The Thai baht is one of the best-performing currencies in the region this year, rising about 5% against the dollar.
The Thai baht rose to 33.94 baht per USD, a record high in the past two years after the Bank of Thailand (BOT) decided not to take measures to stop the rise of the domestic currency.
Previously, in April, BOT imposed measures to scale back short-dated bond sales in an effort to lower short-term fund inflows, which strengthen the baht. The measures are still in place.
The Bank of Thailand remains worried about a strong baht and short-term capital inflows, the governor said to the Bangkok Post, as the currency traded near its highest against the dollar in more than 22 months.
On Monday, the central bank relaxed foreign exchange rules, letting more Thais buy securities overseas and commercial banks lend baht to non-residents for investment in Thailand and the Greater Mekong sub-region.
But the move failed to prevent the bath to continue on its rising trend. The baht edged up to 33.94 to the dollar Tuesday, marking its highest point in nearly two years. The local currency is one of the best-performing currencies in the region this year, rising about 5% against the dollar.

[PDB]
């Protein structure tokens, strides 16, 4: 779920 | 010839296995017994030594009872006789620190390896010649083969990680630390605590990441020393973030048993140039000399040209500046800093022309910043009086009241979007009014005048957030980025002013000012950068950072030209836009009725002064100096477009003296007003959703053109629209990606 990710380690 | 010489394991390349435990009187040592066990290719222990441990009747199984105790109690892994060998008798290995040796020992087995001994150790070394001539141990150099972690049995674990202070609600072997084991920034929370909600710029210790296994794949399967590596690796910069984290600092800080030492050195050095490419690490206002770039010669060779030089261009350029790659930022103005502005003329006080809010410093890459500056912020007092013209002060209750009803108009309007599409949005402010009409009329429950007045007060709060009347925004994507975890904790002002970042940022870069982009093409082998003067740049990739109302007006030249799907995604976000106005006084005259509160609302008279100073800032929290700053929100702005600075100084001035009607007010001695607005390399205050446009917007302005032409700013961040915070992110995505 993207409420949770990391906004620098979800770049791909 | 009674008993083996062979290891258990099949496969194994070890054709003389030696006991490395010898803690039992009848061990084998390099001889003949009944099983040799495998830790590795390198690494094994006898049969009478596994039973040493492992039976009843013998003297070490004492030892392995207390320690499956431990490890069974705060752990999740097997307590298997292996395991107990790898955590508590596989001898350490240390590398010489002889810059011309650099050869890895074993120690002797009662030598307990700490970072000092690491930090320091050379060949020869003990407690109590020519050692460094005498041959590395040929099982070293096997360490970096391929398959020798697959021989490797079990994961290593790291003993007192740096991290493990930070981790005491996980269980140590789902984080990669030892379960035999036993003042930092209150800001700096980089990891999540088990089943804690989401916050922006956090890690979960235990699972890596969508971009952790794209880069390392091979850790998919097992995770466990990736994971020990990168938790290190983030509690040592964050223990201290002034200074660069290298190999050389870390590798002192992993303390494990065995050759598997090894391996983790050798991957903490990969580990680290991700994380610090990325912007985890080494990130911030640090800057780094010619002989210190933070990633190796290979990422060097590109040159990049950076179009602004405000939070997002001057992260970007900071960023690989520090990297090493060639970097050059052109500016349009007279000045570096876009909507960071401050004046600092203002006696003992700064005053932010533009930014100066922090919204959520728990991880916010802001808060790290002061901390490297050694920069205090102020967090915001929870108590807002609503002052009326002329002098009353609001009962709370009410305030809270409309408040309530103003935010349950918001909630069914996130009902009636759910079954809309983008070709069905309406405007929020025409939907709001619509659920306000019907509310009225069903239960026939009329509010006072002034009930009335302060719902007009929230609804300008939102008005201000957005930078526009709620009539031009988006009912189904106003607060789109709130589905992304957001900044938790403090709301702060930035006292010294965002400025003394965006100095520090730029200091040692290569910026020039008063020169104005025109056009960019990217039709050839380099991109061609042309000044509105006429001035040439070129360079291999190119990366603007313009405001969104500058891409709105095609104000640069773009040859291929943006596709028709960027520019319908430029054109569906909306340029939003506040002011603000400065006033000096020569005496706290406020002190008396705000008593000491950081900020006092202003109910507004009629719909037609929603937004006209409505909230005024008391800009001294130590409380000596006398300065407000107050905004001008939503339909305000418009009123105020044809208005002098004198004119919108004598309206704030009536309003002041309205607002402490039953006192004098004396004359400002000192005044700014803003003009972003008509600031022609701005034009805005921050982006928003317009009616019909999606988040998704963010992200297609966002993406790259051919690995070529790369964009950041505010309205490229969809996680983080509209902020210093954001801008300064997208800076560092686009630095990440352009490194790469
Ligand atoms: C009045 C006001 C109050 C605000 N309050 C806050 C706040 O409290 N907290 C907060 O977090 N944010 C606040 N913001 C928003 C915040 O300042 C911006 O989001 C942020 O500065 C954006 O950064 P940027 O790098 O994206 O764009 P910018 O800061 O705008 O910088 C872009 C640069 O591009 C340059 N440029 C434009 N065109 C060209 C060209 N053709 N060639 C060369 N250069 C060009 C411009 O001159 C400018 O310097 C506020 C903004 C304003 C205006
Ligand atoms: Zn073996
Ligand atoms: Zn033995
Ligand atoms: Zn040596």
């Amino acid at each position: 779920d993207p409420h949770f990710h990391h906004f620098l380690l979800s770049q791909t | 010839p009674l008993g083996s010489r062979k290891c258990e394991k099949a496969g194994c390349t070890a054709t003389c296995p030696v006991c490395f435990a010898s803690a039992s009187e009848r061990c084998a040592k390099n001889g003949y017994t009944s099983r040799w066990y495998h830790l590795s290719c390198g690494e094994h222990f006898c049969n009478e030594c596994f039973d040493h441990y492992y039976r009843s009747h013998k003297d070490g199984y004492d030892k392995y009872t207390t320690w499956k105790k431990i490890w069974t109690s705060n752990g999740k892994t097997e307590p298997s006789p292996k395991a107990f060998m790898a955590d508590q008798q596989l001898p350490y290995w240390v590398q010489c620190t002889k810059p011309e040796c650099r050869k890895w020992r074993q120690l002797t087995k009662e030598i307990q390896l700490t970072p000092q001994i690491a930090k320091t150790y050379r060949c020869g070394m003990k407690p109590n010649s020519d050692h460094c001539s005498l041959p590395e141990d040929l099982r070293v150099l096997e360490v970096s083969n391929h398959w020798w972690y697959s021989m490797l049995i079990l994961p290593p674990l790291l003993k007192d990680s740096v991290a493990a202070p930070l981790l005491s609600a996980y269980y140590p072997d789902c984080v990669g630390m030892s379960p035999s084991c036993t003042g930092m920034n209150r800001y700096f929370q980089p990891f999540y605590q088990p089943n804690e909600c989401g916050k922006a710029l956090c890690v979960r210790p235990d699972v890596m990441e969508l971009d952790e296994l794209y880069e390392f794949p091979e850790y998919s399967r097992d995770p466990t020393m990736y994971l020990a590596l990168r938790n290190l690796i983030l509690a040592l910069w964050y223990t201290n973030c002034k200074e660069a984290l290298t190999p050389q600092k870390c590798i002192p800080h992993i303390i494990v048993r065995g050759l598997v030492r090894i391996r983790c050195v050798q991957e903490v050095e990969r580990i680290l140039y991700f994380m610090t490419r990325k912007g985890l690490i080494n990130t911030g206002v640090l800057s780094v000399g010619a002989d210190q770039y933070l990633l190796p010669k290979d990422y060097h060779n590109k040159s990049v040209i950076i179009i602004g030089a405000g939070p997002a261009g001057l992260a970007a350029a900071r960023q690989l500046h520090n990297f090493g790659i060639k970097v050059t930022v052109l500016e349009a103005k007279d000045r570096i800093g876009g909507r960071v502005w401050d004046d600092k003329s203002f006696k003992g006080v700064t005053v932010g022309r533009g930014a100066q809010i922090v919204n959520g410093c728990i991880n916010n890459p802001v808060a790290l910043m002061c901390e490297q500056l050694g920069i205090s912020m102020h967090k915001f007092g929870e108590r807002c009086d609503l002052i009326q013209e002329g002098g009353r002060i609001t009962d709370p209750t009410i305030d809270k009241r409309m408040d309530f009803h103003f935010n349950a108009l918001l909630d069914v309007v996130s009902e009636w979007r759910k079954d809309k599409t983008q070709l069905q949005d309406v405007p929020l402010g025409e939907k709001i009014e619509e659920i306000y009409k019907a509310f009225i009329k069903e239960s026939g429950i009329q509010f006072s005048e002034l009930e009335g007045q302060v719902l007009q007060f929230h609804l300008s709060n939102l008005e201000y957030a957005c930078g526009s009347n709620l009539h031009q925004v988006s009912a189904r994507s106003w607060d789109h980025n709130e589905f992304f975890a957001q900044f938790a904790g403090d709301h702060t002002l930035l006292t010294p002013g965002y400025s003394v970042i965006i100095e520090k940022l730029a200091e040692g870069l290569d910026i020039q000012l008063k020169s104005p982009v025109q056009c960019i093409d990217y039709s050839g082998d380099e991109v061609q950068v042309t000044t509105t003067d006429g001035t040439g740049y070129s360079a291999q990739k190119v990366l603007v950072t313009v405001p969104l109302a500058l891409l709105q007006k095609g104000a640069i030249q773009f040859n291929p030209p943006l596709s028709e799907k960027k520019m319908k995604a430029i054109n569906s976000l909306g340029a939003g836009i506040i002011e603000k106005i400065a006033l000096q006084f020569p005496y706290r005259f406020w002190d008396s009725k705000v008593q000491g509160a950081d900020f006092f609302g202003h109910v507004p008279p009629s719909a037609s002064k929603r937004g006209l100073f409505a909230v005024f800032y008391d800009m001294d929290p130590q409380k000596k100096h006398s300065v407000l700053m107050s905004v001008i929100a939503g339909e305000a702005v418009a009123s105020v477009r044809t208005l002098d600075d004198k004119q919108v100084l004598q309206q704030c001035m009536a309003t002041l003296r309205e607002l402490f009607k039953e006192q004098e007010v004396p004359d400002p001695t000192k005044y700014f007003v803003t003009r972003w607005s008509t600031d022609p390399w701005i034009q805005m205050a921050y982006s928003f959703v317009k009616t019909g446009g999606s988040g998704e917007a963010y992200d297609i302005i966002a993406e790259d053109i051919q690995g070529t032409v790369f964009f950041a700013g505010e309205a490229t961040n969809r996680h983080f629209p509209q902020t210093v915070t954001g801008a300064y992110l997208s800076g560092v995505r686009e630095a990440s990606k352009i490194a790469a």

The Thai baht is one of the best-performing currencies in Asia, ranking fifth since 2016, following the won of the Republic of Korea (up 7.9 percent), Taiwan dollar (7.2 percent), Indian rupee (5.9 percent) and Malaysian ringgit (5.5 percent).
Past moves to try to weaken the baht have failed. Some business analysts believe Thais just prefer to keep their money at home and don’t like to invest in foreign assets.
On Wednesday the 7th of June The central bank has left interest rates unchanged despite a bout of deflation. A lack of inflationary pressures signals the benchmark will stay at 1.5 percent through the third quarter of next year, according to a Bloomberg survey.
In related news, the Bank of Ayudhya, one of the local leading banks, raised its baht forecast average by 34.50 baht per USD at the end of the year from 35.50 previously because of greater uncertainties, particularly the US monetary and trade policy.
According to Kasikornbank in Bangkok, Thailand had the world’s third largest surplus in 2016 – 11.3% of gross domestic product, trailing only Singapore and Taiwan.